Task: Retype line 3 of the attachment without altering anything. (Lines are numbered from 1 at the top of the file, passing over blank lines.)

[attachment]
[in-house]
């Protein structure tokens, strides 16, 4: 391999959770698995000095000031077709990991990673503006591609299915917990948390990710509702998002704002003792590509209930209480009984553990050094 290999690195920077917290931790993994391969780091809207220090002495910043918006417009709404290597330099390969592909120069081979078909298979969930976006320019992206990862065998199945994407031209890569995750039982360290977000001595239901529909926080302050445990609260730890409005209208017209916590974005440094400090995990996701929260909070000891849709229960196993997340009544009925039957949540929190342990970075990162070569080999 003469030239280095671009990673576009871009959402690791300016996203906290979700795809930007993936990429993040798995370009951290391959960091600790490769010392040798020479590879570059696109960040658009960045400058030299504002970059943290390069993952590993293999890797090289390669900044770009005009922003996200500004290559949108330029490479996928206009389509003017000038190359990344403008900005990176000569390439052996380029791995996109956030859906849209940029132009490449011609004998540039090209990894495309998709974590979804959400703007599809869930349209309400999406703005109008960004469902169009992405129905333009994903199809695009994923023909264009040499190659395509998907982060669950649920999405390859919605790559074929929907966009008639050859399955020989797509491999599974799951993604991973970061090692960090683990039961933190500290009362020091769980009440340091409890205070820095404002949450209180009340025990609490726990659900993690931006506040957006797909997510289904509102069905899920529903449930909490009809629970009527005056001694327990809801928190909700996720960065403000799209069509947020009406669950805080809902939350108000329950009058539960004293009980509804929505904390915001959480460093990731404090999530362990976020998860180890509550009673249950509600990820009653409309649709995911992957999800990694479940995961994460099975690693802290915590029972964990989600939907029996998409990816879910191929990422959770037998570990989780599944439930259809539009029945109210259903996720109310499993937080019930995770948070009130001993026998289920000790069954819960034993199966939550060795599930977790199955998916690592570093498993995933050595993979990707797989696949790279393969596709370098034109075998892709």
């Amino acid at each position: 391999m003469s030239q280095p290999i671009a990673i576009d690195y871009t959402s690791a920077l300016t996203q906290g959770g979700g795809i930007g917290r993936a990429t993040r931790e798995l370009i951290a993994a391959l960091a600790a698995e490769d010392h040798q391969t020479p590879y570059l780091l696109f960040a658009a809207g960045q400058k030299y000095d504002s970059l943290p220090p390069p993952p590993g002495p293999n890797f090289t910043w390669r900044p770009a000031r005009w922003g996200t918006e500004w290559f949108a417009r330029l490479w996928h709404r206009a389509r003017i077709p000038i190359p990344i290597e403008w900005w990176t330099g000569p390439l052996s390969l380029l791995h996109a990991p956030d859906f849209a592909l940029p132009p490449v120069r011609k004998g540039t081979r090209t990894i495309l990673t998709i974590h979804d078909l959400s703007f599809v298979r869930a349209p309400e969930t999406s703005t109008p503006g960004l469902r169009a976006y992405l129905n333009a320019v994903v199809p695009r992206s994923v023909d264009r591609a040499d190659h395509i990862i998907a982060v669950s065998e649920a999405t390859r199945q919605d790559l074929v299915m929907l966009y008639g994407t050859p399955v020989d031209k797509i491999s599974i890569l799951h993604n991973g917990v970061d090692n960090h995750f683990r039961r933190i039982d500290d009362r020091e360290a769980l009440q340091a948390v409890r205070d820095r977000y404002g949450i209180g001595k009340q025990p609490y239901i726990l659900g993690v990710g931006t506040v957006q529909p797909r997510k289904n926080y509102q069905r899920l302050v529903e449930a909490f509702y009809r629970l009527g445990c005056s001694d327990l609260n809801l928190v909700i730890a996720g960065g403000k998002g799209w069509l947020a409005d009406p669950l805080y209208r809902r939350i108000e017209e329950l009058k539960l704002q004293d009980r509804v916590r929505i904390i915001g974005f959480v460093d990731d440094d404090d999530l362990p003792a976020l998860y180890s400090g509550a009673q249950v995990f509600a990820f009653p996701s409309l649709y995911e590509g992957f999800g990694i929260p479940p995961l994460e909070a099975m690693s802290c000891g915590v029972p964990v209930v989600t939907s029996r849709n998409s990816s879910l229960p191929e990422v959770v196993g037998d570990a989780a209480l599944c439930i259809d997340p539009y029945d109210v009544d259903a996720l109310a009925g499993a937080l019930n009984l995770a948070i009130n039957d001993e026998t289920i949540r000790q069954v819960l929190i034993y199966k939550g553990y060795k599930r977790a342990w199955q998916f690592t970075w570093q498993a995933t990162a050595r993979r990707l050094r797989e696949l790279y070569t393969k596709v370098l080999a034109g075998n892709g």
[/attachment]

């Amino acid at each position: 391999m003469s030239q280095p290999i671009a990673i576009d690195y871009t959402s690791a920077l300016t996203q906290g959770g979700g795809i930007g917290r993936a990429t993040r931790e798995l370009i951290a993994a391959l960091a600790a698995e490769d010392h040798q391969t020479p590879y570059l780091l696109f960040a658009a809207g960045q400058k030299y000095d504002s970059l943290p220090p390069p993952p590993g002495p293999n890797f090289t910043w390669r900044p770009a000031r005009w922003g996200t918006e500004w290559f949108a417009r330029l490479w996928h709404r206009a389509r003017i077709p000038i190359p990344i290597e403008w900005w990176t330099g000569p390439l052996s390969l380029l791995h996109a990991p956030d859906f849209a592909l940029p132009p490449v120069r011609k004998g540039t081979r090209t990894i495309l990673t998709i974590h979804d078909l959400s703007f599809v298979r869930a349209p309400e969930t999406s703005t109008p503006g960004l469902r169009a976006y992405l129905n333009a320019v994903v199809p695009r992206s994923v023909d264009r591609a040499d190659h395509i990862i998907a982060v669950s065998e649920a999405t390859r199945q919605d790559l074929v299915m929907l966009y008639g994407t050859p399955v020989d031209k797509i491999s599974i890569l799951h993604n991973g917990v970061d090692n960090h995750f683990r039961r933190i039982d500290d009362r020091e360290a769980l009440q340091a948390v409890r205070d820095r977000y404002g949450i209180g001595k009340q025990p609490y239901i726990l659900g993690v990710g931006t506040v957006q529909p797909r997510k289904n926080y509102q069905r899920l302050v529903e449930a909490f509702y009809r629970l009527g445990c005056s001694d327990l609260n809801l928190v909700i730890a996720g960065g403000k998002g799209w069509l947020a409005d009406p669950l805080y209208r809902r939350i108000e017209e329950l009058k539960l704002q004293d009980r509804v916590r929505i904390i915001g974005f959480v460093d990731d440094d404090d999530l362990p003792a976020l998860y180890s400090g509550a009673q249950v995990f509600a990820f009653p996701s409309l649709y995911e590509g992957f999800g990694i929260p479940p995961l994460e909070a099975m690693s802290c000891g915590v029972p964990v209930v989600t939907s029996r849709n998409s990816s879910l229960p191929e990422v959770v196993g037998d570990a989780a209480l599944c439930i259809d997340p539009y029945d109210v009544d259903a996720l109310a009925g499993a937080l019930n009984l995770a948070i009130n039957d001993e026998t289920i949540r000790q069954v819960l929190i034993y199966k939550g553990y060795k599930r977790a342990w199955q998916f690592t970075w570093q498993a995933t990162a050595r993979r990707l050094r797989e696949l790279y070569t393969k596709v370098l080999a034109g075998n892709g």